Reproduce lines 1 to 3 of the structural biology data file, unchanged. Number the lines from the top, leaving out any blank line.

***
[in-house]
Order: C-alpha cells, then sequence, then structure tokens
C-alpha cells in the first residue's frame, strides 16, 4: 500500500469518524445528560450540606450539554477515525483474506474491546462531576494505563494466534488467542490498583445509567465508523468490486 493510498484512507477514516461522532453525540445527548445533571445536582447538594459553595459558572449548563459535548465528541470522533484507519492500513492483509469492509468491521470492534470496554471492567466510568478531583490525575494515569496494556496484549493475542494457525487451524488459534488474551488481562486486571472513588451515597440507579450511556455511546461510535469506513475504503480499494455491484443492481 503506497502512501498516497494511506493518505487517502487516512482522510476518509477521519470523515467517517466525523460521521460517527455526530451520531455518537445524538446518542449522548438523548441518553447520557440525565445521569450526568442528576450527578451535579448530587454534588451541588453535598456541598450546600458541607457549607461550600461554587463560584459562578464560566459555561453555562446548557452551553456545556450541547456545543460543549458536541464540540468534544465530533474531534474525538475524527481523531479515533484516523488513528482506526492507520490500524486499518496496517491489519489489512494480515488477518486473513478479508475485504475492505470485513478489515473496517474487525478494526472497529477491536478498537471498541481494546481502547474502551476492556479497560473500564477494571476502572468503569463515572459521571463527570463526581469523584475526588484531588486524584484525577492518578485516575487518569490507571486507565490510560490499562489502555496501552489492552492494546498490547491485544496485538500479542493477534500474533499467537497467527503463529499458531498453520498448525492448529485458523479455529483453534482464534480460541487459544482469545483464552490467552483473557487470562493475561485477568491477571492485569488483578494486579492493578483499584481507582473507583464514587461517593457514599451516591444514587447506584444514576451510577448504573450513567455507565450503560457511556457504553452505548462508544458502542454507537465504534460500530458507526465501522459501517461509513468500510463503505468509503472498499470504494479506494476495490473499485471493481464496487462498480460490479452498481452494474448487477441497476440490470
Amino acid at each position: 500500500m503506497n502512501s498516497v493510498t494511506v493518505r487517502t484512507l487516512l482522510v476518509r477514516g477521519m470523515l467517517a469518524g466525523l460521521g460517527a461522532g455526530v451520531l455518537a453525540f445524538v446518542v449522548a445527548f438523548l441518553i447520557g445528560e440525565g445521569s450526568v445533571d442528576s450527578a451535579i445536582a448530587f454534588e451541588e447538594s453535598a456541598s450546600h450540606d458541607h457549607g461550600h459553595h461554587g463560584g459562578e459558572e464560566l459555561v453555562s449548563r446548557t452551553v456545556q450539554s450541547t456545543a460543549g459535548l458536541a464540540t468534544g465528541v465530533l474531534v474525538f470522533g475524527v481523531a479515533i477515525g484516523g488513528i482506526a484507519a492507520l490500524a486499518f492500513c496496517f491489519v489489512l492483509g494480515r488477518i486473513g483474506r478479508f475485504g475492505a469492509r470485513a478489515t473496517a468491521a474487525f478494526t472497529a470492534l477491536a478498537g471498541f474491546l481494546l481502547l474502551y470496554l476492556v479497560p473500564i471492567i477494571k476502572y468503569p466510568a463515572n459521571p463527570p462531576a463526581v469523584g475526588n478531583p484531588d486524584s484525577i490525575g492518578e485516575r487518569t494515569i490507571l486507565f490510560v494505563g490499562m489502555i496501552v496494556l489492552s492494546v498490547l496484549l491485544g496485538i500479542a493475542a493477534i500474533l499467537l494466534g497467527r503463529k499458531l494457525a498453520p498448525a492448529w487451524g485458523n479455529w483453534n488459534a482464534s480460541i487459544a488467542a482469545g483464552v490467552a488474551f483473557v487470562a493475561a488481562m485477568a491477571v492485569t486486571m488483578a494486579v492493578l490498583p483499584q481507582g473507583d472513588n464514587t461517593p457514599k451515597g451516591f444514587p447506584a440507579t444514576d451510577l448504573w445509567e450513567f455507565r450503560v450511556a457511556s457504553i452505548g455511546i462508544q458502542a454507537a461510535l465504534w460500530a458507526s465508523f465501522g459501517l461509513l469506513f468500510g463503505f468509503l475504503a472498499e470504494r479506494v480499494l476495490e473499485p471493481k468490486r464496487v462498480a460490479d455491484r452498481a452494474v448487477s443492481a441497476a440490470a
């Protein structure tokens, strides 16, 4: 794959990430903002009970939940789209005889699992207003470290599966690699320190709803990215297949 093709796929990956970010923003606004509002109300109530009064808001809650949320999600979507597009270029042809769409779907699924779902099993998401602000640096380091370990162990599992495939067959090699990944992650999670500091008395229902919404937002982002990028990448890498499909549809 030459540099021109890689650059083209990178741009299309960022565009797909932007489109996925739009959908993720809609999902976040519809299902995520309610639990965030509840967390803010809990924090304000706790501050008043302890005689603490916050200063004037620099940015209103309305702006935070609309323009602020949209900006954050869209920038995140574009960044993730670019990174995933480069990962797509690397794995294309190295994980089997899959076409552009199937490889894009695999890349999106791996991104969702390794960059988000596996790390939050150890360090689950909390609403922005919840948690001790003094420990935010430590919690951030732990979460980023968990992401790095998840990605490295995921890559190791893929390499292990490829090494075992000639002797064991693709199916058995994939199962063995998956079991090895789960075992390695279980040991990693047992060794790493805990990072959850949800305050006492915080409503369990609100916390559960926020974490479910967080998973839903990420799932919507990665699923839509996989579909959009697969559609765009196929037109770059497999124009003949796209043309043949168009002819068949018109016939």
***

[in-house]
Order: C-alpha cells, then sequence, then structure tokens
C-alpha cells in the first residue's frame, strides 16, 4: 500500500469518524445528560450540606450539554477515525483474506474491546462531576494505563494466534488467542490498583445509567465508523468490486 493510498484512507477514516461522532453525540445527548445533571445536582447538594459553595459558572449548563459535548465528541470522533484507519492500513492483509469492509468491521470492534470496554471492567466510568478531583490525575494515569496494556496484549493475542494457525487451524488459534488474551488481562486486571472513588451515597440507579450511556455511546461510535469506513475504503480499494455491484443492481 503506497502512501498516497494511506493518505487517502487516512482522510476518509477521519470523515467517517466525523460521521460517527455526530451520531455518537445524538446518542449522548438523548441518553447520557440525565445521569450526568442528576450527578451535579448530587454534588451541588453535598456541598450546600458541607457549607461550600461554587463560584459562578464560566459555561453555562446548557452551553456545556450541547456545543460543549458536541464540540468534544465530533474531534474525538475524527481523531479515533484516523488513528482506526492507520490500524486499518496496517491489519489489512494480515488477518486473513478479508475485504475492505470485513478489515473496517474487525478494526472497529477491536478498537471498541481494546481502547474502551476492556479497560473500564477494571476502572468503569463515572459521571463527570463526581469523584475526588484531588486524584484525577492518578485516575487518569490507571486507565490510560490499562489502555496501552489492552492494546498490547491485544496485538500479542493477534500474533499467537497467527503463529499458531498453520498448525492448529485458523479455529483453534482464534480460541487459544482469545483464552490467552483473557487470562493475561485477568491477571492485569488483578494486579492493578483499584481507582473507583464514587461517593457514599451516591444514587447506584444514576451510577448504573450513567455507565450503560457511556457504553452505548462508544458502542454507537465504534460500530458507526465501522459501517461509513468500510463503505468509503472498499470504494479506494476495490473499485471493481464496487462498480460490479452498481452494474448487477441497476440490470